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Taylor Halverson: When should we be afraid of the future?

Jesus Christ at the Second Coming in this painting by Harry Anderson.
Jesus Christ at the Second Coming in this painting by Harry Anderson.
Harry Anderson

Sometimes we may feel gripped by fear of the future, especially when we hear the news coming out of the Middle East.

Fear can be replaced by hope when perspective is available.

The Lord urged us to “study and learn, and become acquainted with all good books, and with languages, tongues, and people” (Doctrine and Covenants 90:15) and to “obtain a knowledge of history, and of countries, and of kingdoms, of laws of God and man, and all this for the salvation of Zion” (D&C 93:53).

With a fuller understanding of the past and present, and as we trust in the Lord, our fear will be replaced by hope and perspective.

If we follow the Lord’s admonition to study and learn about history, languages, peoples, countries and laws, we are more likely to not make happen the future we fear. The most likely way to bring about the commotion of nations is to not understand one another, to not be empathetic to others, to not understand history, cultures, languages and traditions.

In sum, conflict happens when we act on false ideas, false perspectives and misunderstanding. As I've previously written, if we seek to resolve the conflicts of the present, we must first understand and resolve the conflicts of the past.

In addition to not having informed perspectives on the past and the present, apocalyptic thinking may contribute significantly to the fear some may feel about the world around them.

Apocalyptic thinking believes that the world is about to end, that all the brutish events we see in the world around us or read in the news, especially concerning the Middle East, are simply evidence that even more fearful suffering is immediately upon us, that soon the world will be destroyed in a Second Coming conflagration.

Yes, we do believe we live in the latter days. That belief is part of the official name of the church: The Church of Jesus Christ of Latter-day Saints.

We all look forward with anticipation and hope for that great day when Christ will return. Even so, belief in the Second Coming of Jesus Christ does not give us license to engage in fearful apocalyptic thinking.

Jesus taught about his own return, “But of that day and hour knoweth no man, no, not the angels of heaven, but my Father only” (Matthew 24:36). Consider that for a moment. No one knows, not even Jesus, when he will return again. Only God the Father knows.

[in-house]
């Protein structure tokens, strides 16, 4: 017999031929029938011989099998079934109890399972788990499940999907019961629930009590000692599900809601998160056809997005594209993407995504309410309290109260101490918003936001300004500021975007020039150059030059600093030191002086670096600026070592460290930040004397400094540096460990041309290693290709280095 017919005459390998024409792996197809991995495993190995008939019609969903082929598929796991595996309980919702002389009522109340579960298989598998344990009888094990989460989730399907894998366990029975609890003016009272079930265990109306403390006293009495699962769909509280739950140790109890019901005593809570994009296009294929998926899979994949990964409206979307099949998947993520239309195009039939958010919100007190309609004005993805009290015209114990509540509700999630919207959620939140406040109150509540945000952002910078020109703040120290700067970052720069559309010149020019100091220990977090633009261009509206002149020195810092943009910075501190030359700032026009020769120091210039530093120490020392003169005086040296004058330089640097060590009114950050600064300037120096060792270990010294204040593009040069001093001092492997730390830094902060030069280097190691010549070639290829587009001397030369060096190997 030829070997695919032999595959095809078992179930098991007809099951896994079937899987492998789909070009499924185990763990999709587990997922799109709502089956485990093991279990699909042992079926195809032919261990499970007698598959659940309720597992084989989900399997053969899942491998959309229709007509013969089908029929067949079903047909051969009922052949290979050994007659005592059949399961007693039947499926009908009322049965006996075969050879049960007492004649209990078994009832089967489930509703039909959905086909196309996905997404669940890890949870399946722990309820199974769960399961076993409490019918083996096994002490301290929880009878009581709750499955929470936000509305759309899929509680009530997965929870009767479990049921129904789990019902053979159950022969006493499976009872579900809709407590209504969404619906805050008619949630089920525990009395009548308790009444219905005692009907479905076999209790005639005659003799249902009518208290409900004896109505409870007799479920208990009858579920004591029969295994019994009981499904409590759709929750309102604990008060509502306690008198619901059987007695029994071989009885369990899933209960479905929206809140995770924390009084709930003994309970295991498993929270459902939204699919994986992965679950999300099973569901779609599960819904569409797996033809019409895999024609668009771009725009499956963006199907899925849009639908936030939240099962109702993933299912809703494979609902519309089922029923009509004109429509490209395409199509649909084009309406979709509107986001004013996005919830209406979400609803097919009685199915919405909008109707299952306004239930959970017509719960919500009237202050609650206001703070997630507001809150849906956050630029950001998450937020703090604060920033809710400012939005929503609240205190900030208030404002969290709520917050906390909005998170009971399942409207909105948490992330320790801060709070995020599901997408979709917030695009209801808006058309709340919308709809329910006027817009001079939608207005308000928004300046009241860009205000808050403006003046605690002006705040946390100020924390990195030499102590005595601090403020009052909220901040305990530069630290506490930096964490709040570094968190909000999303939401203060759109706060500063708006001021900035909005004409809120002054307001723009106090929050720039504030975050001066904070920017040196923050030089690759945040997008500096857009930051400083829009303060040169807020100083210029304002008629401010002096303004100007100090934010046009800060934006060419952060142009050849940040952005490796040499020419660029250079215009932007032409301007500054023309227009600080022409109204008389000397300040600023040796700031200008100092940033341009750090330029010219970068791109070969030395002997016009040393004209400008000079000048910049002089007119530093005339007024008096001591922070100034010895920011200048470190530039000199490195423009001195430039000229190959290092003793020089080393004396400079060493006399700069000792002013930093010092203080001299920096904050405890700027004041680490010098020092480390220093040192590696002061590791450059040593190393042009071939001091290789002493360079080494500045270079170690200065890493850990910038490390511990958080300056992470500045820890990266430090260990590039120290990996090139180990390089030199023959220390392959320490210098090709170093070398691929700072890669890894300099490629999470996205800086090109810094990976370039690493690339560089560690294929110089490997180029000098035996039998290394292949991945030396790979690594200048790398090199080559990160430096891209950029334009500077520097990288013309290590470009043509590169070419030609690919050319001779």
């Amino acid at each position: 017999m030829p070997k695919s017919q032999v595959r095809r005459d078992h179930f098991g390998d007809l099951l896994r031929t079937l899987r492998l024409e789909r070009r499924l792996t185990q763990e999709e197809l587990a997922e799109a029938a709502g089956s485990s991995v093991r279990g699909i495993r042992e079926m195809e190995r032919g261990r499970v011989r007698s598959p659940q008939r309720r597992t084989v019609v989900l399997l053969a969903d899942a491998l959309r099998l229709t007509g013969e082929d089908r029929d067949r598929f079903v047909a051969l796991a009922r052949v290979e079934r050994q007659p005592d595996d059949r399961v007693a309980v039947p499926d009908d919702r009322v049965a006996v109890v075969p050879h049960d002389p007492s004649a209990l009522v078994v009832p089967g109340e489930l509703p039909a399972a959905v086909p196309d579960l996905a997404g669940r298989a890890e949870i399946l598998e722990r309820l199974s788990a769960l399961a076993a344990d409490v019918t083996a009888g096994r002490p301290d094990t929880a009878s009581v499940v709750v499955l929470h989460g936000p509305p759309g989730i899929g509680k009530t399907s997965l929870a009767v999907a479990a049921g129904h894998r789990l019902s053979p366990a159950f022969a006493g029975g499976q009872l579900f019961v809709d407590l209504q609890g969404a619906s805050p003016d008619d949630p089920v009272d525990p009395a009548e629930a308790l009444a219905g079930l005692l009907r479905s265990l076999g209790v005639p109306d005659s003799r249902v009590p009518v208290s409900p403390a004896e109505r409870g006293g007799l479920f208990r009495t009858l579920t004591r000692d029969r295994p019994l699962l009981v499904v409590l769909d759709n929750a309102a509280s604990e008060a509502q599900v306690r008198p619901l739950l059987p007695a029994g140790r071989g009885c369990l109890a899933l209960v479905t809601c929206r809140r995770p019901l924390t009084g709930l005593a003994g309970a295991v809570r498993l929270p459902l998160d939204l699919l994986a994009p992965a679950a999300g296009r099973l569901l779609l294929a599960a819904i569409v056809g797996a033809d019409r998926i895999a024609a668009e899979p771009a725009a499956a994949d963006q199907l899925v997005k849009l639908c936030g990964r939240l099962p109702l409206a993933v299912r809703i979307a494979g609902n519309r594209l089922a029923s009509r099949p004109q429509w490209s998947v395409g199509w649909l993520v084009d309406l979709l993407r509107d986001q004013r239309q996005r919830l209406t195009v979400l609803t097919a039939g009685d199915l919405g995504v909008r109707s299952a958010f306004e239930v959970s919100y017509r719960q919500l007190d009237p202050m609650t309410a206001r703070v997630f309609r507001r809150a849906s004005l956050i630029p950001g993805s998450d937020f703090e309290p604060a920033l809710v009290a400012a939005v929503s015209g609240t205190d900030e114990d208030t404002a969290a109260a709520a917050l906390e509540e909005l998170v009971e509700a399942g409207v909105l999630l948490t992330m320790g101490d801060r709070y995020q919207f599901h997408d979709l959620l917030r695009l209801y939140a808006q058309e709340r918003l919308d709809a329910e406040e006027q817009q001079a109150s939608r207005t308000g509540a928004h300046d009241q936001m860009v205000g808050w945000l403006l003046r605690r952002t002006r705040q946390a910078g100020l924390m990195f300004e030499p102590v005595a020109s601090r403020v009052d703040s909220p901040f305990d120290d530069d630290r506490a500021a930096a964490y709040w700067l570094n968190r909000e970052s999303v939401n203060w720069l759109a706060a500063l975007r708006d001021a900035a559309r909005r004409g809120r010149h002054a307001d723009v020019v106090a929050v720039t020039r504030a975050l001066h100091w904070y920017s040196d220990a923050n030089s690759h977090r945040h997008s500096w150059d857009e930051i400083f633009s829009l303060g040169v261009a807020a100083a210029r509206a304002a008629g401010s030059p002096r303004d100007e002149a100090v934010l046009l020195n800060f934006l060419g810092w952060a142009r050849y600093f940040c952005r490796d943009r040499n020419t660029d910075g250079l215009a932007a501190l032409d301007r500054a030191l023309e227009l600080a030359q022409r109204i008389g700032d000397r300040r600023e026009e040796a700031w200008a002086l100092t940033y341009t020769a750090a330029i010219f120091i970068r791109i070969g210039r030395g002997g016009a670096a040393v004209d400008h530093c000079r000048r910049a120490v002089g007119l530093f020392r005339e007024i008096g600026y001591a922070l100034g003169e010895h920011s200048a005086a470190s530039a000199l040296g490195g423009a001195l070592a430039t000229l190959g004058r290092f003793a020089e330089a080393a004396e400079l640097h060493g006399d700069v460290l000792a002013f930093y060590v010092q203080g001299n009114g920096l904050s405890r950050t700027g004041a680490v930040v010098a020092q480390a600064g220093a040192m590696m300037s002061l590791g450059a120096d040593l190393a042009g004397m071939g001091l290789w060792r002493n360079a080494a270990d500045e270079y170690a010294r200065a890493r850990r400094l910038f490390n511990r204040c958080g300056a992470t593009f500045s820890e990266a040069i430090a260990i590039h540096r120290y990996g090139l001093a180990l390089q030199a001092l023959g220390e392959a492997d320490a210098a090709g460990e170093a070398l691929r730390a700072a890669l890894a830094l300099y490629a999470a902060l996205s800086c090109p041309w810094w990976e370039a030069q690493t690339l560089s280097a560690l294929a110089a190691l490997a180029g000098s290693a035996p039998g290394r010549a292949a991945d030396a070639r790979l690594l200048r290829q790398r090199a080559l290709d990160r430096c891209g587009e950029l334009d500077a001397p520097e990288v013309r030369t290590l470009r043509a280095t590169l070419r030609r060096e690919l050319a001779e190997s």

In addition, as I have written elsewhere, “there is a long historical trajectory of apocalyptic theology among biblical interpreters, much of it misguided. Many have preached that the end is nigh, using the Book of Revelation (and/or the Old Testament Book of Daniel) to make elaborate predictions about world events, riling up huge masses of people to give up society, their money, or their livelihoods. The unscrupulous among these false interpreters make loads of money selling their books and seminars. The earnest among these interpreters simply waste people's time and money when everyone could have been more appropriately engaged in constructive pursuits. … Apocalyptic ideology has been deeply misplaced and incontrovertibly wrong throughout the past 2,000 years. If the apocalyptic mindset has not been advantageous to civilization and society in the past, it will not be so now” and should be avoided.

The reality is that we live in the most peaceful time the world has ever known. For more on this startling reality, see Steven Pinker’s book "The Better Angels of Our Nature: Why Violence Has Declined."

Anyone who has studied history, and I mean not just the past century but studied history since the dawn of human civilization millennia ago, will recognize that every generation has had its troubles. Our time is no different, though it can make us feel better to believe so. To believe that we are special and that our time is far worse than any other time period may cause us to misread the realities and opportunities for peace and progress now and in the future.

Will the future have difficulties, trials and troubles? Yes. Will fearful response to them help us? No. On this matter, Christ comforted us during the inimitable Sermon on the Mount, saying, “Therefore do not worry about tomorrow, for tomorrow will worry about itself. Each day has enough trouble of its own” (Matthew 6:34, NIV translation).

The addiction to fear of the future is likely to create the very challenges we hope to avoid. Instead we should seek after peace, forgiveness, repentance, kindness and understanding.

Taylor Halverson (Ph.D.s biblical studies, instructional technology) is a BYU teaching and learning consultant. His views are his own.